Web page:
Chronicles of the Kritarchy
IT’S WELL PAST TIME the term kritarchy percolated into the public consciousness. It means rule by judges, and bears a lineage descending from ancient Israel. Thus making it particularly apt given the ethnic composition of the Court. Western civilization suffers no deficit of hurdles to its survival, though from a purely civics perspective I think few exceed the JQ: the judiciary question. [Those few, in our view, include the other, even more significant, JQ — of course. — Ed.]
It was never anyone’s intent to fashion a government whereby preening goofballs in Western Washington are granted the power to compel immigration officials to stand down across the country because Our Constitution requires Muslim saturation. That the actual source of this country’s alleged self-rule has never approved of this inflow is deemed wholly irrelevant. As we’ve noted here many times, the American people have again and again been the unwilling passengers of a power-drunk court. As a result of this judicial fiat (and federal bayonets) liberal anti-society has been shoved forward to full cultural preeminence, rather than growing mold naturally on a pierced, purple-haired corpse.
All of this long train of abuses, to borrow from the guy engraved on nickels, results from the doctrine of judicial review. This being a bald usurpation of the separation of powers granted to the court — by the court — in Marbury v. Madison. That decision should have prompted President Jefferson to burn the Supreme Court to the ground and toss its pretentious occupants into the Potomac. Instead the decision was allowed to stand, and the Kritarchy took its first wobbly steps.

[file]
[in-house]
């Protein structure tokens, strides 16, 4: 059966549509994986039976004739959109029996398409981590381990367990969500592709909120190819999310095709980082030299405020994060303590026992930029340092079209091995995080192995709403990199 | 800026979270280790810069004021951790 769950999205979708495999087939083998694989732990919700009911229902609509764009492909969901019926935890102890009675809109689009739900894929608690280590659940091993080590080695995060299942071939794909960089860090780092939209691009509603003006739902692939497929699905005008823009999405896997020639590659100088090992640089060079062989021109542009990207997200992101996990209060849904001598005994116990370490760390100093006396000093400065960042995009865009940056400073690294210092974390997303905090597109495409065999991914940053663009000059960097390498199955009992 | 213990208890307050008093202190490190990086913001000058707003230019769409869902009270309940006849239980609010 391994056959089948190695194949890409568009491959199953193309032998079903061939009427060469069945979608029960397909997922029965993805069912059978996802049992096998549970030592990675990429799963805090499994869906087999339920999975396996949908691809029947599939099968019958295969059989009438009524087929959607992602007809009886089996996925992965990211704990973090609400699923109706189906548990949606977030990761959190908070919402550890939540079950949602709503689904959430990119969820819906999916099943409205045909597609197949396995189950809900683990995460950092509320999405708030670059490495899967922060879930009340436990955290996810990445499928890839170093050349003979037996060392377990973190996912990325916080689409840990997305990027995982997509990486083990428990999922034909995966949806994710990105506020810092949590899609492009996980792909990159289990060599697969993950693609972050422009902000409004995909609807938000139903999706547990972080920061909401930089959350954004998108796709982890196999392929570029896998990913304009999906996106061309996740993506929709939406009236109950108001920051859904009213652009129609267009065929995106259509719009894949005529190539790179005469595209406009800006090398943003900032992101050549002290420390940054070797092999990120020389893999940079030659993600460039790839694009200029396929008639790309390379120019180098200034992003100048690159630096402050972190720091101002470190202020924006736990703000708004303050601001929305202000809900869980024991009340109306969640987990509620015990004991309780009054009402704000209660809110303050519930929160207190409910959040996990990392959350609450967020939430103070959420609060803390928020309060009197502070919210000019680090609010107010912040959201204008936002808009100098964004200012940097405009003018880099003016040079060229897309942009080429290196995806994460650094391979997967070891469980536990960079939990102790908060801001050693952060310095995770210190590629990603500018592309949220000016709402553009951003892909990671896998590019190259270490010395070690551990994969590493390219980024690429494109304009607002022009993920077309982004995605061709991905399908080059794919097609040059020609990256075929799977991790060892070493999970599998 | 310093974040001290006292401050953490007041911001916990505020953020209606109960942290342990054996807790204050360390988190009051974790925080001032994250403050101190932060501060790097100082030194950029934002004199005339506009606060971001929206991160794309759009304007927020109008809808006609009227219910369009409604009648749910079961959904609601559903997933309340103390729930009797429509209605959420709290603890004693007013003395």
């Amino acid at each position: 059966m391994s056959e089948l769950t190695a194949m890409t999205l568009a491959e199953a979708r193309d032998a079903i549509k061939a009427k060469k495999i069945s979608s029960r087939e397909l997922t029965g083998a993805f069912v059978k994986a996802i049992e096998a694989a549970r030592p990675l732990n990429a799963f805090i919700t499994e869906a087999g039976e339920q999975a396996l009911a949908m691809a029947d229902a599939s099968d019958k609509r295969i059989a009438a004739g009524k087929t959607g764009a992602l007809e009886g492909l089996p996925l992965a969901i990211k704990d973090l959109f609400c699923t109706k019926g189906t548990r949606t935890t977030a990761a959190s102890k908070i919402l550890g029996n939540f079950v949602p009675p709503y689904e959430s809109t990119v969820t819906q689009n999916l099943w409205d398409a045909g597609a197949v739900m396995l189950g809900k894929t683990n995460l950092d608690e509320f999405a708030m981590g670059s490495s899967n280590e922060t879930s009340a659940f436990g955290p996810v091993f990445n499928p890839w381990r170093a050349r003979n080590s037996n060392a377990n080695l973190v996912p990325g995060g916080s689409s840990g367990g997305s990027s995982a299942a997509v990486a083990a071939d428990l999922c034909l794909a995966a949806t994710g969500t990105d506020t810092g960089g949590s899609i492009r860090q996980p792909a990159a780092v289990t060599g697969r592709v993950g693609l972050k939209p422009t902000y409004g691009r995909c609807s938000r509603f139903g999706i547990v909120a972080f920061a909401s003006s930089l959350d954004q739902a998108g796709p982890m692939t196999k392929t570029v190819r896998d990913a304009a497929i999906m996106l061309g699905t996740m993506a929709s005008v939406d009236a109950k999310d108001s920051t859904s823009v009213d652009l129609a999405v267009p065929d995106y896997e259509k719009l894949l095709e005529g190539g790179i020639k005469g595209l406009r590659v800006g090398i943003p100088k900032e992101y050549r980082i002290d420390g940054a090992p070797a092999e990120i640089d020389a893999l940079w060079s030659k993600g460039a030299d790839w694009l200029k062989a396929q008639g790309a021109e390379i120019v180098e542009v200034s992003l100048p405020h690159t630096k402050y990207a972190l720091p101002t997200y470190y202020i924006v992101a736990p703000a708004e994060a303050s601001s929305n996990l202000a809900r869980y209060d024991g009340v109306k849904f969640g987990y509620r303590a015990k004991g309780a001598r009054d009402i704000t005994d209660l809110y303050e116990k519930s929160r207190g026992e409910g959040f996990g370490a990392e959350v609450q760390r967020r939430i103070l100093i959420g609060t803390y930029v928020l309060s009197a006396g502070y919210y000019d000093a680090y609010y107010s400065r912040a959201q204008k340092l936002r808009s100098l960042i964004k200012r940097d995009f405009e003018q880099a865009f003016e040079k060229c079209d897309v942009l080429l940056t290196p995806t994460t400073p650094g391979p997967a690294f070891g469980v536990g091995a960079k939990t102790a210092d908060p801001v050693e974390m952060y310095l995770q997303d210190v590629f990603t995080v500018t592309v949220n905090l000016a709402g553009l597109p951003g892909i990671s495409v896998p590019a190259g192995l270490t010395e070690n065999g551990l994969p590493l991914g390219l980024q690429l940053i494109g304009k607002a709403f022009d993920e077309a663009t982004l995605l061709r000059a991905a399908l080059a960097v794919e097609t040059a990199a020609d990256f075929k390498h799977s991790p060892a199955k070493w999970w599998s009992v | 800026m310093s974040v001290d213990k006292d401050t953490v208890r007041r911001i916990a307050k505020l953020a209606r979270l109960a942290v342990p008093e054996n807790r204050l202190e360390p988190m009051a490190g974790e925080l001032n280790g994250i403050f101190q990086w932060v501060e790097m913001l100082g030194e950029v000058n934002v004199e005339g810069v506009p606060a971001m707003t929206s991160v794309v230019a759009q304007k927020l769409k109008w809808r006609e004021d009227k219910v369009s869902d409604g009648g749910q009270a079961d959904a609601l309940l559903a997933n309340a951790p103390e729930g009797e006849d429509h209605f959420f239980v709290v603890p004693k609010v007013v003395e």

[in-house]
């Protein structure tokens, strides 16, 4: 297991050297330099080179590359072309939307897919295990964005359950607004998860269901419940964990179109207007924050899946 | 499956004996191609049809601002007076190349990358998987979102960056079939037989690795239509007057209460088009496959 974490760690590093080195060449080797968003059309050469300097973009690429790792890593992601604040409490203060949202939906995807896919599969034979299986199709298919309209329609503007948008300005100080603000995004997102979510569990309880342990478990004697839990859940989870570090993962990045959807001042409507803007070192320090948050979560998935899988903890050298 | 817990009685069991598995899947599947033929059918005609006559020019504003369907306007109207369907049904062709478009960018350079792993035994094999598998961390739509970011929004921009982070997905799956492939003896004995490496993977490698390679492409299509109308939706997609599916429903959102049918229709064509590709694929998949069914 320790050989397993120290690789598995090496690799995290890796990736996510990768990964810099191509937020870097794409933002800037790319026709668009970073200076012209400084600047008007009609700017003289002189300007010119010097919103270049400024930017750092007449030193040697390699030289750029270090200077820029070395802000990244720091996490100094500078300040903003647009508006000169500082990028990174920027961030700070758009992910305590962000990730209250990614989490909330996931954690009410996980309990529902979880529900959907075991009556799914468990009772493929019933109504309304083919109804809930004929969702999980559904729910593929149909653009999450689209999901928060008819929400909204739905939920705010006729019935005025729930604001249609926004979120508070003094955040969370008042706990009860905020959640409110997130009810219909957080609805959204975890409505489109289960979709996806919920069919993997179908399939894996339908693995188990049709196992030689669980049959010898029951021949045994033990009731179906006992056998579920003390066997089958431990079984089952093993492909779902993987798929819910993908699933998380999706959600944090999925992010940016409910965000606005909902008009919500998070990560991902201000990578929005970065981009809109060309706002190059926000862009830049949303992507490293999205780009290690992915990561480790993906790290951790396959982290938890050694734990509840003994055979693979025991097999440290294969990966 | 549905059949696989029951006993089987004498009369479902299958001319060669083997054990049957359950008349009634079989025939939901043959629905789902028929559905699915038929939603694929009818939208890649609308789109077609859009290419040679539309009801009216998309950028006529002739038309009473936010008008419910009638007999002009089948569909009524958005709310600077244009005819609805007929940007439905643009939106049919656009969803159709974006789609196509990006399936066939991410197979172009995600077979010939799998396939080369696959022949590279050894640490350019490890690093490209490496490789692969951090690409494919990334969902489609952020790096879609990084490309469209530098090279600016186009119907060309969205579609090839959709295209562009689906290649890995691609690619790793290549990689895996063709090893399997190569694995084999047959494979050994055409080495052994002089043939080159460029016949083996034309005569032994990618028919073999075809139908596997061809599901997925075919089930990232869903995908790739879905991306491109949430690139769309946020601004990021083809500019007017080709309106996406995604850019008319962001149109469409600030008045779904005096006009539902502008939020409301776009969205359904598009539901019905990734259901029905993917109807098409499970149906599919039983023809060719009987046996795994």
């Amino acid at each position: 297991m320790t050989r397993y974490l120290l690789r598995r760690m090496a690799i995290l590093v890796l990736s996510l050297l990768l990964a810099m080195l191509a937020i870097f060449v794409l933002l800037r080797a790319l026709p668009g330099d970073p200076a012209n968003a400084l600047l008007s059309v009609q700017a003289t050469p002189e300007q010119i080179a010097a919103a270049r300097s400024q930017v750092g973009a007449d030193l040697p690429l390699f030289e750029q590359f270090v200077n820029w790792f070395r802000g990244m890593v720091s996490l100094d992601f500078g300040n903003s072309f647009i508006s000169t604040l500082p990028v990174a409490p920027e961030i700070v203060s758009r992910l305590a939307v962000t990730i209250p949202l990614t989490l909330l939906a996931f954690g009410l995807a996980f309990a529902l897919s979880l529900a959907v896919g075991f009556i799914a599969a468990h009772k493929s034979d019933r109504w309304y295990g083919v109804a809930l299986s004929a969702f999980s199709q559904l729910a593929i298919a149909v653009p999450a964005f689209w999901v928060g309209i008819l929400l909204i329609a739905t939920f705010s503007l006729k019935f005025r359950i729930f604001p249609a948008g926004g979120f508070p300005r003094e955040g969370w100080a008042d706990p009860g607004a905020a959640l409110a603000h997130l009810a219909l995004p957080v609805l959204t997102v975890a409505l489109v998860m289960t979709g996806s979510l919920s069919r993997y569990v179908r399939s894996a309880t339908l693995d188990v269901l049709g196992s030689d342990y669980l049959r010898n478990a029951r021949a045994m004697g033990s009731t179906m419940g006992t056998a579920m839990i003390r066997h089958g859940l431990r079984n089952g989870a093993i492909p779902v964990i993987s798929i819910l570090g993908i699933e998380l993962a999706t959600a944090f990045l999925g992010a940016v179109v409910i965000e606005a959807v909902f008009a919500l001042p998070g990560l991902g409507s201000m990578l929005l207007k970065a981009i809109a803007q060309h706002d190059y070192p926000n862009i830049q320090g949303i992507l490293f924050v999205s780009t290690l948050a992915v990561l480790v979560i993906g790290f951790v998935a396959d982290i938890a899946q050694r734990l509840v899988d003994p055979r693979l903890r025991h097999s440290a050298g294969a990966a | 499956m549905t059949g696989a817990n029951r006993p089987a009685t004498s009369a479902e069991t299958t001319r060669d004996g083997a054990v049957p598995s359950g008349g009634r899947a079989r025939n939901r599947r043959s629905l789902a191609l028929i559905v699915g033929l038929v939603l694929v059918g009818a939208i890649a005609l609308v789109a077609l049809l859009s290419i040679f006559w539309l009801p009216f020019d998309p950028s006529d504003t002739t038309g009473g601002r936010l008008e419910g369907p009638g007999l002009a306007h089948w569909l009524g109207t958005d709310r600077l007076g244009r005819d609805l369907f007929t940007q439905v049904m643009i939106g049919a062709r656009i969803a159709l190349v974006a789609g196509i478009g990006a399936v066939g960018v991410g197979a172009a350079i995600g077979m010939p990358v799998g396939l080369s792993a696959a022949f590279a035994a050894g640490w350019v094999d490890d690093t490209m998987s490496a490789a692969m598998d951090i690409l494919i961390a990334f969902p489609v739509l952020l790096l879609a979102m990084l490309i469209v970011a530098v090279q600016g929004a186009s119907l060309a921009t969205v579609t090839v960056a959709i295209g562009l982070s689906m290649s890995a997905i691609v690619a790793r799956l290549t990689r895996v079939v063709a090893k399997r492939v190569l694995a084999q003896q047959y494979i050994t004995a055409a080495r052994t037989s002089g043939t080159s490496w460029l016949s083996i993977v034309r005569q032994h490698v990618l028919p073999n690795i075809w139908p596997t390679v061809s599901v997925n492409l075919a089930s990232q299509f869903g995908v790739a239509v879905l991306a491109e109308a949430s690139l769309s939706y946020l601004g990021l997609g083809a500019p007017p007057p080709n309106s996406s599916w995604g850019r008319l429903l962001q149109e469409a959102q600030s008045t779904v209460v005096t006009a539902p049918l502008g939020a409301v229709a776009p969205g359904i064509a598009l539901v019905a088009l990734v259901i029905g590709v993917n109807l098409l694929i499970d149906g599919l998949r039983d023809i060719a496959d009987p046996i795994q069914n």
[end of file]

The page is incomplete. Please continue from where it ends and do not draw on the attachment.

By some accounts Jefferson was even more intellectually endowed than Ashley Judd, and so accurately estimated the eventual harvest from what had just been sown.
The question whether the judges are invested with exclusive authority to decide on the constitutionality of a law has been heretofore a subject of consideration with me in the exercise of official duties. Certainly there is not a word in the Constitution which has given that power to them more than to the Executive or Legislative branches.
The Constitution… meant that its coordinate branches should be checks on each other. But the opinion which gives to the judges the right to decide what laws are constitutional and what not, not only for themselves in their own sphere of action but for the Legislature and Executive also in their spheres, would make the Judiciary a despotic branch.
To consider the judges as the ultimate arbiters of all constitutional questions [is] a very dangerous doctrine indeed, and one which would place us under the despotism of an oligarchy. Our judges are as honest as other men and not more so. They have with others the same passions for party, for power, and the privilege of their corps. Their maxim is boni judicis est ampliare jurisdictionem [good justice is broad jurisdiction], and their power the more dangerous as they are in office for life and not responsible, as the other functionaries are, to the elective control. The Constitution has erected no such single tribunal, knowing that to whatever hands confided, with the corruptions of time and party, its members would become despots. It has more wisely made all the departments co-equal and co-sovereign within themselves.
If this opinion be sound, then indeed is our Constitution a complete act of suicide. For intending to establish three departments, coordinate and independent, that they might check and balance one another, it has given, according to this opinion, to one of them alone the right to prescribe rules for the government of the others, and to that one, too, which is unelected by and independent of the nation. For experience has already shown that the impeachment it has provided is not even a scare-crow… The Constitution on this hypothesis is a mere thing of wax in the hands of the judiciary, which they may twist and shape into any form they please.